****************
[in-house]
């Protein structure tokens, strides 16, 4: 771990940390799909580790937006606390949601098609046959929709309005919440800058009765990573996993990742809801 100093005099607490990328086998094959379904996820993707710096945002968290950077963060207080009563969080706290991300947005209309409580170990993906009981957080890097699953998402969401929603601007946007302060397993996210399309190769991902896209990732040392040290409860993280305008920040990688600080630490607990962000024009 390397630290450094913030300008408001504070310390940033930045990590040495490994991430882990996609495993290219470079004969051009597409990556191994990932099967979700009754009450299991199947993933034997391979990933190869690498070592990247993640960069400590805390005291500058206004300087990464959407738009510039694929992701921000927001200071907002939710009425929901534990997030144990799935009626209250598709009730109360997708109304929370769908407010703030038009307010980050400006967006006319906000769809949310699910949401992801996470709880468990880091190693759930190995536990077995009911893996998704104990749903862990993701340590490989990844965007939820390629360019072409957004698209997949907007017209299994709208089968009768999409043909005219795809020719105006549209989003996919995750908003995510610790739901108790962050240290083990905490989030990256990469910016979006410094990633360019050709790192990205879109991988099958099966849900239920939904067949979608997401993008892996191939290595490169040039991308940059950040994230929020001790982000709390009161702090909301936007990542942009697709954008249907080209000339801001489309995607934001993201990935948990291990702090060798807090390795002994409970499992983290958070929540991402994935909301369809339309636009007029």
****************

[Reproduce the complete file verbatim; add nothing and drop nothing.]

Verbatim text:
[in-house]
């Protein structure tokens, strides 16, 4: 771990940390799909580790937006606390949601098609046959929709309005919440800058009765990573996993990742809801 100093005099607490990328086998094959379904996820993707710096945002968290950077963060207080009563969080706290991300947005209309409580170990993906009981957080890097699953998402969401929603601007946007302060397993996210399309190769991902896209990732040392040290409860993280305008920040990688600080630490607990962000024009 390397630290450094913030300008408001504070310390940033930045990590040495490994991430882990996609495993290219470079004969051009597409990556191994990932099967979700009754009450299991199947993933034997391979990933190869690498070592990247993640960069400590805390005291500058206004300087990464959407738009510039694929992701921000927001200071907002939710009425929901534990997030144990799935009626209250598709009730109360997708109304929370769908407010703030038009307010980050400006967006006319906000769809949310699910949401992801996470709880468990880091190693759930190995536990077995009911893996998704104990749903862990993701340590490989990844965007939820390629360019072409957004698209997949907007017209299994709208089968009768999409043909005219795809020719105006549209989003996919995750908003995510610790739901108790962050240290083990905490989030990256990469910016979006410094990633360019050709790192990205879109991988099958099966849900239920939904067949979608997401993008892996191939290595490169040039991308940059950040994230929020001790982000709390009161702090909301936007990542942009697709954008249907080209000339801001489309995607934001993201990935948990291990702090060798807090390795002994409970499992983290958070929540991402994935909301369809339309636009007029």